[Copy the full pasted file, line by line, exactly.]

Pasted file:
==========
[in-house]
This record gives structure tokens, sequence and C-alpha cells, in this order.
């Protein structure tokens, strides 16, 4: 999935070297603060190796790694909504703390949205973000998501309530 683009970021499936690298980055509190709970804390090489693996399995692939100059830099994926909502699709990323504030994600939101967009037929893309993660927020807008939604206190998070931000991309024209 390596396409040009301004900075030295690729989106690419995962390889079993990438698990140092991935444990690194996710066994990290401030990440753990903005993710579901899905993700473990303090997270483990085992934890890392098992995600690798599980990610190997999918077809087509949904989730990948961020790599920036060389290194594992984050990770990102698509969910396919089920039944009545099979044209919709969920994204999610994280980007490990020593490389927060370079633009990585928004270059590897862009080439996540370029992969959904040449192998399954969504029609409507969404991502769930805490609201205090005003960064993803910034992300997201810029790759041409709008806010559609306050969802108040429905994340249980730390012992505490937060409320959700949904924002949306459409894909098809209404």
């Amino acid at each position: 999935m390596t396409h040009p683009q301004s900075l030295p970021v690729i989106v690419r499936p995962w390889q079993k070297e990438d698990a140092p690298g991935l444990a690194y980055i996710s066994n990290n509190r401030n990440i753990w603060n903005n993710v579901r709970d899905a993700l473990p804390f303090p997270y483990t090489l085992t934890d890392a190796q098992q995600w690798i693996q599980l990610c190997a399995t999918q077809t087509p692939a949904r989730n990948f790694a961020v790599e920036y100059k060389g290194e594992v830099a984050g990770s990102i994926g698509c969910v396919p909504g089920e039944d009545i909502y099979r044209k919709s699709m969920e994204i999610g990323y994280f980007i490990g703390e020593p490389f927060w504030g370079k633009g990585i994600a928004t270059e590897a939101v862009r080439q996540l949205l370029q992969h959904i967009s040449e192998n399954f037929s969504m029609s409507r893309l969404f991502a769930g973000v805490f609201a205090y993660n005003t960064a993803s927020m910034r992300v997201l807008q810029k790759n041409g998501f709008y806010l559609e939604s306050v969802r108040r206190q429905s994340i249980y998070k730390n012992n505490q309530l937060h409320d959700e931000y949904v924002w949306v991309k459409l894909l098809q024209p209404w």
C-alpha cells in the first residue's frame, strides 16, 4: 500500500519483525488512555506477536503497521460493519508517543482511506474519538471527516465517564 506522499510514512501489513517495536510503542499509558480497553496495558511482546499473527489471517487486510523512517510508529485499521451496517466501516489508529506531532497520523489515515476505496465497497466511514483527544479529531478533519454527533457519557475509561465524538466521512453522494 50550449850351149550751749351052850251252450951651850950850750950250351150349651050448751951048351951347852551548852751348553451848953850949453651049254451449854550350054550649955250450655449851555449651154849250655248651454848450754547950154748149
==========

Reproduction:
[in-house]
This record gives structure tokens, sequence and C-alpha cells, in this order.
């Protein structure tokens, strides 16, 4: 999935070297603060190796790694909504703390949205973000998501309530 683009970021499936690298980055509190709970804390090489693996399995692939100059830099994926909502699709990323504030994600939101967009037929893309993660927020807008939604206190998070931000991309024209 390596396409040009301004900075030295690729989106690419995962390889079993990438698990140092991935444990690194996710066994990290401030990440753990903005993710579901899905993700473990303090997270483990085992934890890392098992995600690798599980990610190997999918077809087509949904989730990948961020790599920036060389290194594992984050990770990102698509969910396919089920039944009545099979044209919709969920994204999610994280980007490990020593490389927060370079633009990585928004270059590897862009080439996540370029992969959904040449192998399954969504029609409507969404991502769930805490609201205090005003960064993803910034992300997201810029790759041409709008806010559609306050969802108040429905994340249980730390012992505490937060409320959700949904924002949306459409894909098809209404």
């Amino acid at each position: 999935m390596t396409h040009p683009q301004s900075l030295p970021v690729i989106v690419r499936p995962w390889q079993k070297e990438d698990a140092p690298g991935l444990a690194y980055i996710s066994n990290n509190r401030n990440i753990w603060n903005n993710v579901r709970d899905a993700l473990p804390f303090p997270y483990t090489l085992t934890d890392a190796q098992q995600w690798i693996q599980l990610c190997a399995t999918q077809t087509p692939a949904r989730n990948f790694a961020v790599e920036y100059k060389g290194e594992v830099a984050g990770s990102i994926g698509c969910v396919p909504g089920e039944d009545i909502y099979r044209k919709s699709m969920e994204i999610g990323y994280f980007i490990g703390e020593p490389f927060w504030g370079k633009g990585i994600a928004t270059e590897a939101v862009r080439q996540l949205l370029q992969h959904i967009s040449e192998n399954f037929s969504m029609s409507r893309l969404f991502a769930g973000v805490f609201a205090y993660n005003t960064a993803s927020m910034r992300v997201l807008q810029k790759n041409g998501f709008y806010l559609e939604s306050v969802r108040r206190q429905s994340i249980y998070k730390n012992n505490q309530l937060h409320d959700e931000y949904v924002w949306v991309k459409l894909l098809q024209p209404w």
C-alpha cells in the first residue's frame, strides 16, 4: 500500500519483525488512555506477536503497521460493519508517543482511506474519538471527516465517564 506522499510514512501489513517495536510503542499509558480497553496495558511482546499473527489471517487486510523512517510508529485499521451496517466501516489508529506531532497520523489515515476505496465497497466511514483527544479529531478533519454527533457519557475509561465524538466521512453522494 50550449850351149550751749351052850251252450951651850950850750950250351150349651050448751951048351951347852551548852751348553451848953850949453651049254451449854550350054550649955250450655449851555449651154849250655248651454848450754547950154748149